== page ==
BYOD: How to prepare your organisation

Dealing with BYOD security

The internet is cheap, wireless, and it’s everywhere. For most people, it’s hard to imagine even going a day without their mobile device. With the rise and growing popularity of smartphones and tablets, the 'bring your own device' (BYOD) phenomenon has evolved from hype to something that is actively affecting small and large businesses across the board.

Despite its benefits, BYOD can be a major concern for security if adequate policies are not in place. The first step in preparing for BYOD is to know who is accessing your network and your data. This seems obvious but needs to be said.

Regularly review what accounts are active for your email service, your VPN, intranet applications with their own user databases, and so on. Are there any accounts active for anyone that shouldn’t have access (former employees or contractors, for example)? Are there any accounts with unusual activity such as a high number of unsuccessful logins? Do you have any open access to business data that does not require any authentication?

This is not necessarily specific to mobile devices – you should already be aware of all the openings on your network. This includes anywhere that someone may obtain access to corporate data, and you should be monitoring the access made by any type of endpoint. For a deeper look into keeping your network secure, check out the CCNA certification course (Cisco Certified Network Administrator) at the Intense School.

The next step is to know what data can be accessed remotely. Some information your company keeps that employees use for their job is not at risk of loss because it has no special value that would be compromised in the hands of outsiders. Other information is extremely valuable and must be guarded carefully.

It is helpful to prioritise the relative risk of the data that can be accessed through each portal to the outside world. Obviously, you’ll want to put more effort into controlling access to those places that have the most sensitive data and may want to put less effort, or even no effort, toward controlling access to places with low-risk data.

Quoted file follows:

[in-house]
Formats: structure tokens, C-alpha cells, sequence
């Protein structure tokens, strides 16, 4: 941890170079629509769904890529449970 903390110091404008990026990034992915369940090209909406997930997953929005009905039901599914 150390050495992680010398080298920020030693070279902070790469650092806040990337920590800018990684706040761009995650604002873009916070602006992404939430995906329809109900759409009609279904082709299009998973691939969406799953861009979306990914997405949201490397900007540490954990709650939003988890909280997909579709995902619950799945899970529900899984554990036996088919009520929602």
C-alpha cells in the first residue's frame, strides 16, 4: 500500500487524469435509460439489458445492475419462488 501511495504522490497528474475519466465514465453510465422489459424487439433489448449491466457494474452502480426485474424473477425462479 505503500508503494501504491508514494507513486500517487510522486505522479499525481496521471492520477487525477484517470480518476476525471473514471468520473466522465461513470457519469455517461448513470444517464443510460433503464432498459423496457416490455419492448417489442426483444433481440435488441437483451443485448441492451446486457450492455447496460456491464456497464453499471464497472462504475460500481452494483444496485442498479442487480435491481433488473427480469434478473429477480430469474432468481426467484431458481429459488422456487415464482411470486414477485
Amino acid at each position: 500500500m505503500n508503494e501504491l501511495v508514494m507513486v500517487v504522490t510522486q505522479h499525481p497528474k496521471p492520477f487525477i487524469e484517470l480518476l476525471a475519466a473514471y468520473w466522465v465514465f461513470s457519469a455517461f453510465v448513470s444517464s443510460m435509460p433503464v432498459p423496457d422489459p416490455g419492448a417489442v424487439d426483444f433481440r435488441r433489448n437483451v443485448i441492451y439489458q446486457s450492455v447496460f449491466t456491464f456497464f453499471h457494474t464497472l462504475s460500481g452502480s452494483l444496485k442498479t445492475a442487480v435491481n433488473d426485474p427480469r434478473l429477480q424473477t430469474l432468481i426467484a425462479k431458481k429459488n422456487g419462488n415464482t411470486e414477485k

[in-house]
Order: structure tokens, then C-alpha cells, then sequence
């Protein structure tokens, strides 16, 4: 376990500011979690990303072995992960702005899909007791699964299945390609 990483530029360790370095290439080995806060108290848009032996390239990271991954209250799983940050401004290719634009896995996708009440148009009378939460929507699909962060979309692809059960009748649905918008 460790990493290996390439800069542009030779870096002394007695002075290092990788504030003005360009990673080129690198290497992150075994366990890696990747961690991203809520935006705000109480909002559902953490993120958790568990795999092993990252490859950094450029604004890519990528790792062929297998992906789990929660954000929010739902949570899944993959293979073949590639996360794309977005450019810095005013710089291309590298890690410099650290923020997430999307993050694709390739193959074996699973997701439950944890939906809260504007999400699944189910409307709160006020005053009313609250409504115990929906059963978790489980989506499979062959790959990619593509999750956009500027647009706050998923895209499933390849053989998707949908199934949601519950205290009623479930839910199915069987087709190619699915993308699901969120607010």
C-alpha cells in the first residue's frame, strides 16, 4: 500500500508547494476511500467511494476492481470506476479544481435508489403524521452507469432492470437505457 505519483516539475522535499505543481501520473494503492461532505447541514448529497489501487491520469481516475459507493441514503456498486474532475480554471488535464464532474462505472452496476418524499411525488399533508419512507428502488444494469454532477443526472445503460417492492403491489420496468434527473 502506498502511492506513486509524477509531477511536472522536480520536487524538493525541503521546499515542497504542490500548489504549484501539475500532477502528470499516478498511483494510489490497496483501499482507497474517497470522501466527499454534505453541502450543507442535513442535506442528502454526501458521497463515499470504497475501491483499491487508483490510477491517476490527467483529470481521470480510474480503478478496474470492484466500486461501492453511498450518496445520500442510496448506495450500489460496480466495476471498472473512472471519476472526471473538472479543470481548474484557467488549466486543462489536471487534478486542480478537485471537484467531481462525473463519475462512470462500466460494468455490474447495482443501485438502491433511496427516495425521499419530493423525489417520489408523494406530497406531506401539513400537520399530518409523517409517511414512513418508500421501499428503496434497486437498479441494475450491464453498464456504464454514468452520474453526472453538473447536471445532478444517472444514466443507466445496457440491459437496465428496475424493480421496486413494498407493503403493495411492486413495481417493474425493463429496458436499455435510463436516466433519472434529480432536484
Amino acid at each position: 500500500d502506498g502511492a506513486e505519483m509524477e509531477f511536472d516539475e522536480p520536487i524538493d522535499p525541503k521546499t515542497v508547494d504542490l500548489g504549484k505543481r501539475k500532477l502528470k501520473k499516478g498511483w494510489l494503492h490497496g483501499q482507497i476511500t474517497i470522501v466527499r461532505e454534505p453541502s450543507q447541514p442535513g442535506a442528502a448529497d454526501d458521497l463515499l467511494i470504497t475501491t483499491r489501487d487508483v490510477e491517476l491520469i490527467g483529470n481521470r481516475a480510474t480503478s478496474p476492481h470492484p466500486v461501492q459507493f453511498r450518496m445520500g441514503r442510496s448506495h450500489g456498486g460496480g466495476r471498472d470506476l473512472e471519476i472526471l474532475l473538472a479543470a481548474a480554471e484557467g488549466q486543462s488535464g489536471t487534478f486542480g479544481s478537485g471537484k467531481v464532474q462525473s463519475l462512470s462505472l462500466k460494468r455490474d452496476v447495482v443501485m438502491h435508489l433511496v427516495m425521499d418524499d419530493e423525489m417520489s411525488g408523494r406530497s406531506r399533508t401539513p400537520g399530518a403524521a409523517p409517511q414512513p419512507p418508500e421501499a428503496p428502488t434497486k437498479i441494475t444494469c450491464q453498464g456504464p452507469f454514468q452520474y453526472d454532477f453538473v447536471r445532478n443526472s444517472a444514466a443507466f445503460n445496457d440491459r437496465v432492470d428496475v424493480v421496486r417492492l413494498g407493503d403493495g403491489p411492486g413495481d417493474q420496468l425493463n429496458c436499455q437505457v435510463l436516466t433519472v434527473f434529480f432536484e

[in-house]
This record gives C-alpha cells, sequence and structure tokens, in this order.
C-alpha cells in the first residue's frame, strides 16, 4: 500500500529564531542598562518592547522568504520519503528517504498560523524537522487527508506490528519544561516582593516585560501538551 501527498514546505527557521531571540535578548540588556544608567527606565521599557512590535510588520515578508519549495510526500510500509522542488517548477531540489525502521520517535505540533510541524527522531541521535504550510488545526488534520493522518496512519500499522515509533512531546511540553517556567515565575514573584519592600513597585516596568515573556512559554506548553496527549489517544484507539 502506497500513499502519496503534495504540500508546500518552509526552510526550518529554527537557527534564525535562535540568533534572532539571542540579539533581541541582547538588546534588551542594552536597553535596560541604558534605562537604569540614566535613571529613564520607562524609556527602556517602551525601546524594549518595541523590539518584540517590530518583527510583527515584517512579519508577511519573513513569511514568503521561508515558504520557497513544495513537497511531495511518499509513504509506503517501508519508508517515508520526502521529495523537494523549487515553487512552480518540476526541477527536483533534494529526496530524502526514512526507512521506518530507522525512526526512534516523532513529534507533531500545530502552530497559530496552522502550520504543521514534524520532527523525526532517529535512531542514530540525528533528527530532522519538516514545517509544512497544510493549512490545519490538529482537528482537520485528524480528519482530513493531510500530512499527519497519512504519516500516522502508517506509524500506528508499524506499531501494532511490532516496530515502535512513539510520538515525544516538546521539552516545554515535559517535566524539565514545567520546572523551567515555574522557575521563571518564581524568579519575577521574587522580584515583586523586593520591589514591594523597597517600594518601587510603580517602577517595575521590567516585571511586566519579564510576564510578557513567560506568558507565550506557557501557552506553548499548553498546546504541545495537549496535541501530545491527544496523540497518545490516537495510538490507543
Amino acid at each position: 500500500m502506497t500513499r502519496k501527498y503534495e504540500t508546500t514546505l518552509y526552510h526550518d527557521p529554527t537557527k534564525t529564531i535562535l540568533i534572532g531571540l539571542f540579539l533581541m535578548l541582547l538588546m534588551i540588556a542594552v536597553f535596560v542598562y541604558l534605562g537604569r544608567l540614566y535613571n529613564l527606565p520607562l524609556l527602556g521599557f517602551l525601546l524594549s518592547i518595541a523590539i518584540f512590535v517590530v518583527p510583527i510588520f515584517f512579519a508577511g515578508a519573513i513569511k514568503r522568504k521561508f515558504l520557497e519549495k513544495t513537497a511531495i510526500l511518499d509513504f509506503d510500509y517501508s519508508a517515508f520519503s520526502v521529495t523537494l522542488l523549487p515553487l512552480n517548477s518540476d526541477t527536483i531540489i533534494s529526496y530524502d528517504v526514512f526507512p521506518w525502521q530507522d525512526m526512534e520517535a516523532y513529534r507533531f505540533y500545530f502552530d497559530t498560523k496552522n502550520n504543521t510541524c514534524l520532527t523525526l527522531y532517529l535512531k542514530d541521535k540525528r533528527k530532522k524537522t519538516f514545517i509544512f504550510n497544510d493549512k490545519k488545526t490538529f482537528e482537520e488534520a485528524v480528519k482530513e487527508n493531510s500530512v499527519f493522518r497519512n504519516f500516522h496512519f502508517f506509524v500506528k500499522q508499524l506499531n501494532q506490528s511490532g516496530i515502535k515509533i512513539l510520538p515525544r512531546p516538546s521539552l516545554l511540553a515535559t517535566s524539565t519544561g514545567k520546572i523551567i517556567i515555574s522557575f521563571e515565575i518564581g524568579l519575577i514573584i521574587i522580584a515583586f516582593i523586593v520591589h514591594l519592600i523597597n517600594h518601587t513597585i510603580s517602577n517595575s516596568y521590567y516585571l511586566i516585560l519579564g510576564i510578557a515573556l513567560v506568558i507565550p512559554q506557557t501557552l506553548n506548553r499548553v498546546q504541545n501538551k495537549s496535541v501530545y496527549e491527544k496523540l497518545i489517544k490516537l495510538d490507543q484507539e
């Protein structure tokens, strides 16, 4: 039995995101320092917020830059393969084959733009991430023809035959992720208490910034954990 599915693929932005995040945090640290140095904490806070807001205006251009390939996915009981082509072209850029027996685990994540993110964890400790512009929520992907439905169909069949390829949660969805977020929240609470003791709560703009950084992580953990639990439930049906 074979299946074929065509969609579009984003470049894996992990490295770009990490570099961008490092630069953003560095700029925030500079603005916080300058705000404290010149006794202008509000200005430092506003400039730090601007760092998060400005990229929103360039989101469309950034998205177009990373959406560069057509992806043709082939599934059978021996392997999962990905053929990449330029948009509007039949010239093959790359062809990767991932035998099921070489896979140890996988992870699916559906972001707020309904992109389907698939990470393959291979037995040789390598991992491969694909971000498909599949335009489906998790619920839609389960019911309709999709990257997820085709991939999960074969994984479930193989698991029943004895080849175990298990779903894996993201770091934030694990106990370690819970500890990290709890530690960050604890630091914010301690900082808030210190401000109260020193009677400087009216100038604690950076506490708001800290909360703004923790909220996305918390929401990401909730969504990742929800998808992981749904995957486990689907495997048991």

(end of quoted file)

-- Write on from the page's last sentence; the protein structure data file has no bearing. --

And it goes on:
You should be aware of how employee devices are configured. Mobile devices are of particular concern when it comes to corporate data because of their high susceptibility to physical loss. Any data that the employee needs access to in order to do their job is a liability if a device falls into someone else’s hands. In addition to the risk of their form factor, there is additional risk of data loss through electronic means. Vulnerabilities exist in all of the popular mobile device platforms.

The most immediate and effective line of defense is to minimally ensure that each device that is used to access your network is properly configured to reduce the risk of data loss from that device.

The most basic way to ensure that employees are safely configuring their devices would be to give them verbal or written instructions on how to do this and expect adherence to the policies. The best approach, however, is to use a tool that can automatically report a device’s configuration and help or force employees to keep them securely set.

The best of these tools should give you good insight into how employee devices are configured and where they deviate from the policies you’ve set for proper configuration. They should also aid in bringing employee devices in line with your desired configuration – either by guiding the employees to properly set their configuration, or by setting it for them.

The tools most commonly recommended today are MDM (Mobile Device Management) tools. However, MDM tools are a somewhat heavyweight solution and might be more than what is needed for a lot of smaller organisations.

There is an alternate approach that may be more suited to BYOD because it does not take control of the employee’s device. This new class of tools provides Mobile Device Auditing, which reports on current device configurations, but does not take complete control of the device. These tools may be a more lightweight approach to getting a handle on BYOD devices and may be more popular with your employees.

Clear communication with employees is key. It’s important that employees using BYOD are told clearly what type of monitoring and/or control of their devices is being employed. For example:

• What data is being monitored?
• What settings may be automatically modified?
• How will information about their devices be used by the company?
• What is the data retention period?